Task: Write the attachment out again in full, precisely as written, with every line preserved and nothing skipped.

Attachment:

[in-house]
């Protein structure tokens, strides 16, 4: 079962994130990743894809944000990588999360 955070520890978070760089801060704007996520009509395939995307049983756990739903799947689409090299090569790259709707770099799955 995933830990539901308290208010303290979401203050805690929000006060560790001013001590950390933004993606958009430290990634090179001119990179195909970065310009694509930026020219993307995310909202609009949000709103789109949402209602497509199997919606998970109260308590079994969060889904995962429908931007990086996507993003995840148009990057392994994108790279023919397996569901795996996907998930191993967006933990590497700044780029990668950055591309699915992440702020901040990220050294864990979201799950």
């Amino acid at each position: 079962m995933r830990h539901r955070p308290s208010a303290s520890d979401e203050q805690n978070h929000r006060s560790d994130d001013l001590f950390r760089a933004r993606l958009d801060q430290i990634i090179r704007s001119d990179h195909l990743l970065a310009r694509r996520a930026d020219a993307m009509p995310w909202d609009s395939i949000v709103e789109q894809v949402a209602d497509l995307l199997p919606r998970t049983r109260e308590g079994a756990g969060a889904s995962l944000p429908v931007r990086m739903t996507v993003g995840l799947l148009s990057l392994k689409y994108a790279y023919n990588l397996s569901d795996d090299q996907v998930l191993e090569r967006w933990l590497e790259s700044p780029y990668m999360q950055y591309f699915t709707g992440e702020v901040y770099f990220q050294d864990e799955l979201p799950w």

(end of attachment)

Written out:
[in-house]
């Protein structure tokens, strides 16, 4: 079962994130990743894809944000990588999360 955070520890978070760089801060704007996520009509395939995307049983756990739903799947689409090299090569790259709707770099799955 995933830990539901308290208010303290979401203050805690929000006060560790001013001590950390933004993606958009430290990634090179001119990179195909970065310009694509930026020219993307995310909202609009949000709103789109949402209602497509199997919606998970109260308590079994969060889904995962429908931007990086996507993003995840148009990057392994994108790279023919397996569901795996996907998930191993967006933990590497700044780029990668950055591309699915992440702020901040990220050294864990979201799950």
């Amino acid at each position: 079962m995933r830990h539901r955070p308290s208010a303290s520890d979401e203050q805690n978070h929000r006060s560790d994130d001013l001590f950390r760089a933004r993606l958009d801060q430290i990634i090179r704007s001119d990179h195909l990743l970065a310009r694509r996520a930026d020219a993307m009509p995310w909202d609009s395939i949000v709103e789109q894809v949402a209602d497509l995307l199997p919606r998970t049983r109260e308590g079994a756990g969060a889904s995962l944000p429908v931007r990086m739903t996507v993003g995840l799947l148009s990057l392994k689409y994108a790279y023919n990588l397996s569901d795996d090299q996907v998930l191993e090569r967006w933990l590497e790259s700044p780029y990668m999360q950055y591309f699915t709707g992440e702020v901040y770099f990220q050294d864990e799955l979201p799950w």